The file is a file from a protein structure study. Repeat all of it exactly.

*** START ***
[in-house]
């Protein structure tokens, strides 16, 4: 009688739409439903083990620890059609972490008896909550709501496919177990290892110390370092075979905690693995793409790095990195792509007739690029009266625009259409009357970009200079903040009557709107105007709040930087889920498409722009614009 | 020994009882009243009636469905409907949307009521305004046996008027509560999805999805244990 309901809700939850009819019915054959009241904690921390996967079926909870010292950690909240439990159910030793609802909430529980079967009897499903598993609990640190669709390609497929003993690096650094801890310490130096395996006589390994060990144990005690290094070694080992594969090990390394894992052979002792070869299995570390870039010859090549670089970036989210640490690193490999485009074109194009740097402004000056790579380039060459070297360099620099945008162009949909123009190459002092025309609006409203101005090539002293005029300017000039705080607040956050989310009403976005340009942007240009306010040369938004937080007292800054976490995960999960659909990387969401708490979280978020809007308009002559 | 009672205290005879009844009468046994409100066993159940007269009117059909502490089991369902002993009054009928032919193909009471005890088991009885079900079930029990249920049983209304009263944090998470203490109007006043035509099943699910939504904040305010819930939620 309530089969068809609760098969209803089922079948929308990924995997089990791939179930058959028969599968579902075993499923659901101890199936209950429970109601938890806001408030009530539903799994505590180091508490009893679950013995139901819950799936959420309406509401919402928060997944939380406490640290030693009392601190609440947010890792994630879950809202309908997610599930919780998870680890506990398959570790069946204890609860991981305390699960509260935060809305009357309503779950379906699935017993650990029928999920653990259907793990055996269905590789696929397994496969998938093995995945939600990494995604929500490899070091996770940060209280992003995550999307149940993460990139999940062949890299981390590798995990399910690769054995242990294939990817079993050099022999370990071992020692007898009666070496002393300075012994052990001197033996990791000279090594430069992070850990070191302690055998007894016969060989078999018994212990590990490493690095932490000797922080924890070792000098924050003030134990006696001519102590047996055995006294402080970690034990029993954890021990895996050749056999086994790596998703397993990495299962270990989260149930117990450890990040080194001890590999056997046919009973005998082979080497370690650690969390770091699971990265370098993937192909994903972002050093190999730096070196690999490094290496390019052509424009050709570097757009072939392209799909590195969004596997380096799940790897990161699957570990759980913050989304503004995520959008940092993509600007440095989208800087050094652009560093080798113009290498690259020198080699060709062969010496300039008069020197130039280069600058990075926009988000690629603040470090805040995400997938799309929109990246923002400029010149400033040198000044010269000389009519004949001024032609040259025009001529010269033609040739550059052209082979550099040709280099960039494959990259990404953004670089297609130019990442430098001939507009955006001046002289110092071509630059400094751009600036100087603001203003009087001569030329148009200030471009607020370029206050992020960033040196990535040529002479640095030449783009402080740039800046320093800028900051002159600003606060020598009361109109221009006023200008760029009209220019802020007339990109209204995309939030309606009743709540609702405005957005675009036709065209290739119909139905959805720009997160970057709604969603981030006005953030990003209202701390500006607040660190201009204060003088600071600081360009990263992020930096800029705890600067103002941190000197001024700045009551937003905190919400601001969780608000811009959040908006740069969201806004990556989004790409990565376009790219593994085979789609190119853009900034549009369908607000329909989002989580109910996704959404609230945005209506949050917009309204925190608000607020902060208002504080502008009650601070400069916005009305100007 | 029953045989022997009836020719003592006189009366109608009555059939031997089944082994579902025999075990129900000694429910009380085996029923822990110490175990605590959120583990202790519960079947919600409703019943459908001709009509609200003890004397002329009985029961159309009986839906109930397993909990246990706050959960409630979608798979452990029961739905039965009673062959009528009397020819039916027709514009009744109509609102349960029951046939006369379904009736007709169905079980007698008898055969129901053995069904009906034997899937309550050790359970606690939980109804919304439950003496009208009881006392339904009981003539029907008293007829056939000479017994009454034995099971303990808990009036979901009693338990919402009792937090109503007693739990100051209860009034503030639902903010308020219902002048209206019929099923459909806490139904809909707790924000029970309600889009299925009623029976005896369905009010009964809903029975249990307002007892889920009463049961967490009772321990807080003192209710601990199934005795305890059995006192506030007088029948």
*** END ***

[in-house]
């Protein structure tokens, strides 16, 4: 009688739409439903083990620890059609972490008896909550709501496919177990290892110390370092075979905690693995793409790095990195792509007739690029009266625009259409009357970009200079903040009557709107105007709040930087889920498409722009614009 | 020994009882009243009636469905409907949307009521305004046996008027509560999805999805244990 309901809700939850009819019915054959009241904690921390996967079926909870010292950690909240439990159910030793609802909430529980079967009897499903598993609990640190669709390609497929003993690096650094801890310490130096395996006589390994060990144990005690290094070694080992594969090990390394894992052979002792070869299995570390870039010859090549670089970036989210640490690193490999485009074109194009740097402004000056790579380039060459070297360099620099945008162009949909123009190459002092025309609006409203101005090539002293005029300017000039705080607040956050989310009403976005340009942007240009306010040369938004937080007292800054976490995960999960659909990387969401708490979280978020809007308009002559 | 009672205290005879009844009468046994409100066993159940007269009117059909502490089991369902002993009054009928032919193909009471005890088991009885079900079930029990249920049983209304009263944090998470203490109007006043035509099943699910939504904040305010819930939620 309530089969068809609760098969209803089922079948929308990924995997089990791939179930058959028969599968579902075993499923659901101890199936209950429970109601938890806001408030009530539903799994505590180091508490009893679950013995139901819950799936959420309406509401919402928060997944939380406490640290030693009392601190609440947010890792994630879950809202309908997610599930919780998870680890506990398959570790069946204890609860991981305390699960509260935060809305009357309503779950379906699935017993650990029928999920653990259907793990055996269905590789696929397994496969998938093995995945939600990494995604929500490899070091996770940060209280992003995550999307149940993460990139999940062949890299981390590798995990399910690769054995242990294939990817079993050099022999370990071992020692007898009666070496002393300075012994052990001197033996990791000279090594430069992070850990070191302690055998007894016969060989078999018994212990590990490493690095932490000797922080924890070792000098924050003030134990006696001519102590047996055995006294402080970690034990029993954890021990895996050749056999086994790596998703397993990495299962270990989260149930117990450890990040080194001890590999056997046919009973005998082979080497370690650690969390770091699971990265370098993937192909994903972002050093190999730096070196690999490094290496390019052509424009050709570097757009072939392209799909590195969004596997380096799940790897990161699957570990759980913050989304503004995520959008940092993509600007440095989208800087050094652009560093080798113009290498690259020198080699060709062969010496300039008069020197130039280069600058990075926009988000690629603040470090805040995400997938799309929109990246923002400029010149400033040198000044010269000389009519004949001024032609040259025009001529010269033609040739550059052209082979550099040709280099960039494959990259990404953004670089297609130019990442430098001939507009955006001046002289110092071509630059400094751009600036100087603001203003009087001569030329148009200030471009607020370029206050992020960033040196990535040529002479640095030449783009402080740039800046320093800028900051002159600003606060020598009361109109221009006023200008760029009209220019802020007339990109209204995309939030309606009743709540609702405005957005675009036709065209290739119909139905959805720009997160970057709604969603981030006005953030990003209202701390500006607040660190201009204060003088600071600081360009990263992020930096800029705890600067103002941190000197001024700045009551937003905190919400601001969780608000811009959040908006740069969201806004990556989004790409990565376009790219593994085979789609190119853009900034549009369908607000329909989002989580109910996704959404609230945005209506949050917009309204925190608000607020902060208002504080502008009650601070400069916005009305100007 | 029953045989022997009836020719003592006189009366109608009555059939031997089944082994579902025999075990129900000694429910009380085996029923822990110490175990605590959120583990202790519960079947919600409703019943459908001709009509609200003890004397002329009985029961159309009986839906109930397993909990246990706050959960409630979608798979452990029961739905039965009673062959009528009397020819039916027709514009009744109509609102349960029951046939006369379904009736007709169905079980007698008898055969129901053995069904009906034997899937309550050790359970606690939980109804919304439950003496009208009881006392339904009981003539029907008293007829056939000479017994009454034995099971303990808990009036979901009693338990919402009792937090109503007693739990100051209860009034503030639902903010308020219902002048209206019929099923459909806490139904809909707790924000029970309600889009299925009623029976005896369905009010009964809903029975249990307002007892889920009463049961967490009772321990807080003192209710601990199934005795305890059995006192506030007088029948």